Broadway isn’t the only place where Stephen’s work has been heard. He has conducted The Oscars, done arrangements for several live Broadway productions on NBC and has worked with the likes of Lady Gaga. He was also the song conductor for Disney’s Frozen and Frozen II. How did he do that??

In a career that just keeps going and going, Stephen Oremus’ talents just keep getting better and better with each project he is attached to. Stay with his interview to the end to see what BIG projects await him in 2024 and beyond.

Sometimes you just know someone is going to hit it big. Stephen Oremus went to my high school. He was a year or two behind me. Trust me, the talent was flowing even then. He is a true musical artist who is living his performing arts life to the fullest. “Come to Your Senses” and hear his fine work on tick, tick..BOOM! before it disappears this weekend.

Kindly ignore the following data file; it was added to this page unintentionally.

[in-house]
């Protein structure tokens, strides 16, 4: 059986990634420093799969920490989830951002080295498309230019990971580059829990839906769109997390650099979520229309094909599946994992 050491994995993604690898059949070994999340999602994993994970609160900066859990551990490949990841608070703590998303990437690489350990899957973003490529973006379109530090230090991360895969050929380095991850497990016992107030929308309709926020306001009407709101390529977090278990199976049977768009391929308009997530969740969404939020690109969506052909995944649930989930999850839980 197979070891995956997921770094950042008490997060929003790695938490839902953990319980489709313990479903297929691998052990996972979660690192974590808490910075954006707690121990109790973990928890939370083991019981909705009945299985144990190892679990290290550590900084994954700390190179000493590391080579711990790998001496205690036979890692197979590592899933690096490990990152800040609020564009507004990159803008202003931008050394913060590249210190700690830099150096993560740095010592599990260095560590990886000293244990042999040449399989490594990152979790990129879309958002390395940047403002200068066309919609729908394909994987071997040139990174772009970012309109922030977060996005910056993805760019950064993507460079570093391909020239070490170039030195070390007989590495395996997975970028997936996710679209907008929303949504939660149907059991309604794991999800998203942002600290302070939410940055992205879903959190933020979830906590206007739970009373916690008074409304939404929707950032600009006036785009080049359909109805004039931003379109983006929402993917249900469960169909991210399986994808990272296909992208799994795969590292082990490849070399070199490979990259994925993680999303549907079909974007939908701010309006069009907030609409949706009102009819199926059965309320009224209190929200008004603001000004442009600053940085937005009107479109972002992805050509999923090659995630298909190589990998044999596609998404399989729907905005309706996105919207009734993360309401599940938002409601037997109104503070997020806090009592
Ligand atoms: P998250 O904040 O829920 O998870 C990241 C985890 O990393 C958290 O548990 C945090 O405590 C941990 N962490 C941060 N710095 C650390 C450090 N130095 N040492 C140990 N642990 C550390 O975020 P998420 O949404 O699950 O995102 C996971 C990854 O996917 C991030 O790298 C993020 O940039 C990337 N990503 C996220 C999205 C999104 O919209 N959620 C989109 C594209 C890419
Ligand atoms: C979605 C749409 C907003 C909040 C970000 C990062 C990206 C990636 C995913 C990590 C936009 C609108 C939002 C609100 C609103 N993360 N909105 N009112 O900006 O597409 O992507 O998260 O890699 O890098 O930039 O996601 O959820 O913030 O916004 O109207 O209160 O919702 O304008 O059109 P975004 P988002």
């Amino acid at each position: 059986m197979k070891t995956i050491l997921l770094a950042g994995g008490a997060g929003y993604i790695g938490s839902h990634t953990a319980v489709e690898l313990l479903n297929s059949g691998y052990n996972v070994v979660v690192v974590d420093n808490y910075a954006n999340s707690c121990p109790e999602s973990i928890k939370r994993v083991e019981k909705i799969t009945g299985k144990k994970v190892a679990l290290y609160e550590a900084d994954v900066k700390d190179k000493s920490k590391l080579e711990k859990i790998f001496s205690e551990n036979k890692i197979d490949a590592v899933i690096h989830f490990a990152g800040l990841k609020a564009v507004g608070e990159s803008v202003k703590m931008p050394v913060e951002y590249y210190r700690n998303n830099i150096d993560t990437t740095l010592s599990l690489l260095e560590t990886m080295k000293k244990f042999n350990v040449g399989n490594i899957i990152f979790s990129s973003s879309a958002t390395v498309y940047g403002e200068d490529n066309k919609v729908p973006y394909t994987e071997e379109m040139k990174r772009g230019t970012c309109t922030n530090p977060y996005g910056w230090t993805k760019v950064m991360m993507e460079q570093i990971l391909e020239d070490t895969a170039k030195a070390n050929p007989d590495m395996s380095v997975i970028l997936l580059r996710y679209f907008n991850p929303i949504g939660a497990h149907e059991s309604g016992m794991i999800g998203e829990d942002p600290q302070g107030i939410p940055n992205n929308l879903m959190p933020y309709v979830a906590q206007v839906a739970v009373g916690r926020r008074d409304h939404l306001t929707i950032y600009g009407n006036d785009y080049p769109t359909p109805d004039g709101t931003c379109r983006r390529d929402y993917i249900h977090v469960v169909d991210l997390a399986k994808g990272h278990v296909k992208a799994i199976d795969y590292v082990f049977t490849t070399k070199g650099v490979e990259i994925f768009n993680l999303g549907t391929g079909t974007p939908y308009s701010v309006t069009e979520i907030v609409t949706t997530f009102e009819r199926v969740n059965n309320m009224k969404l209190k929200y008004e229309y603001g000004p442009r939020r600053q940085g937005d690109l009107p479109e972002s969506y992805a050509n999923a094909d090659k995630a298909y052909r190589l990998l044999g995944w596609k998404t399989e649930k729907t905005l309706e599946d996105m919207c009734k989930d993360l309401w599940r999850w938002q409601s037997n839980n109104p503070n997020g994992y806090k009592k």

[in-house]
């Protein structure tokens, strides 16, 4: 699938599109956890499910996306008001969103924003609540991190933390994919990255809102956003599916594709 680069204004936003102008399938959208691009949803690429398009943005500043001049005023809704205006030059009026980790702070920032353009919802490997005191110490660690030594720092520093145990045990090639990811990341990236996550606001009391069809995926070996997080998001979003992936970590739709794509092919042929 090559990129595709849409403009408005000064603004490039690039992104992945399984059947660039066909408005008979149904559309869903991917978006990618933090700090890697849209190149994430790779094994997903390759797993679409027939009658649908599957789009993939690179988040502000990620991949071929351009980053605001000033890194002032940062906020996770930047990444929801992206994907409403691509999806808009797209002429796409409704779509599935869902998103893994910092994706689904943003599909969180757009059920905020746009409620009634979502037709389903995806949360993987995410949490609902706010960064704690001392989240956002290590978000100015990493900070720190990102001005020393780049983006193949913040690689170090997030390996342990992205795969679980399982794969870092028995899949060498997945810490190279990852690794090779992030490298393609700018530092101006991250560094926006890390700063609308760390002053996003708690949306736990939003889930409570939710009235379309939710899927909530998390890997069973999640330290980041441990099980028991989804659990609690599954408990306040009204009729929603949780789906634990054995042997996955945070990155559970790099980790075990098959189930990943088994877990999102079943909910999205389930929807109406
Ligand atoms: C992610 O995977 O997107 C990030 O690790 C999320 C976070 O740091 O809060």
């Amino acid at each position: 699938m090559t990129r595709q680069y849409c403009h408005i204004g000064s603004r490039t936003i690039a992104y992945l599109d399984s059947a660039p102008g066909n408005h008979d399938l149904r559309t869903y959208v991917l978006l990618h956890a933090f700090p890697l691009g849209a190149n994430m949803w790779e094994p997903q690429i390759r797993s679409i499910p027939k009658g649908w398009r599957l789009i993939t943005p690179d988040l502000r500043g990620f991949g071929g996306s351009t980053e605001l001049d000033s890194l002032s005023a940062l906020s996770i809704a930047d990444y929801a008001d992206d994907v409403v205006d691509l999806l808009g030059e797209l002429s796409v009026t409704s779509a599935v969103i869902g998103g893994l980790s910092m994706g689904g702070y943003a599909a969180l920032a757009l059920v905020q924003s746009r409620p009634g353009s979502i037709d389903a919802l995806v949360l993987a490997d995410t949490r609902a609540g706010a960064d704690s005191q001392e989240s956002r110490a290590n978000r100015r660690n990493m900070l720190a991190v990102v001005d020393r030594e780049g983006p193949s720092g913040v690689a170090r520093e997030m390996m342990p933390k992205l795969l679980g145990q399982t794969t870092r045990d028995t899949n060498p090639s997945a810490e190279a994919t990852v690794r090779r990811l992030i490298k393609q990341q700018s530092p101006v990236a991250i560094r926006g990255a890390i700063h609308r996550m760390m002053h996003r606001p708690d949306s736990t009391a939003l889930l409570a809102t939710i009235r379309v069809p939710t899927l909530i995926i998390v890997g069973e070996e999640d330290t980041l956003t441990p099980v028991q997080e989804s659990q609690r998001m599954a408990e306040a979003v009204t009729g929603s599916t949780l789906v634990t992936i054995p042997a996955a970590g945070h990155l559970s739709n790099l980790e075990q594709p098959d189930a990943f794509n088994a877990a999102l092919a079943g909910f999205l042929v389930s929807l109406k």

At what age did you know you wanted to work in the performing arts?

I don’t think this became a reality until right after college when I was offered my first job playing piano at a dinner theater. The thrill of playing and conducting a full live performance was powerful— what a bonus it was to get paid for it.

Who would you say had the biggest influence on you becoming a musician?

Barry Manilow. He’s the reason I wanted to play the piano. And then as I got older, Dennis DeYoung from Styx and Billy Joel figured prominently as well.

Where did you receive your training?

My musical education was at Berklee College of Music. My theatrical education was forged ant every summer stock and regional theatre I worked at prior to any professional production in NYC.

What was your first professional job as a musician and as an orchestrator?

My first professional job as a musician was as a pianist/conductor of Meet Me in St. Louis at Neil’s New Yorker Dinner Theatre in NJ.

My first show as a music director in NYC was The Wild Party by Andrew Lippa at Manhattan Theatre Club in 2000.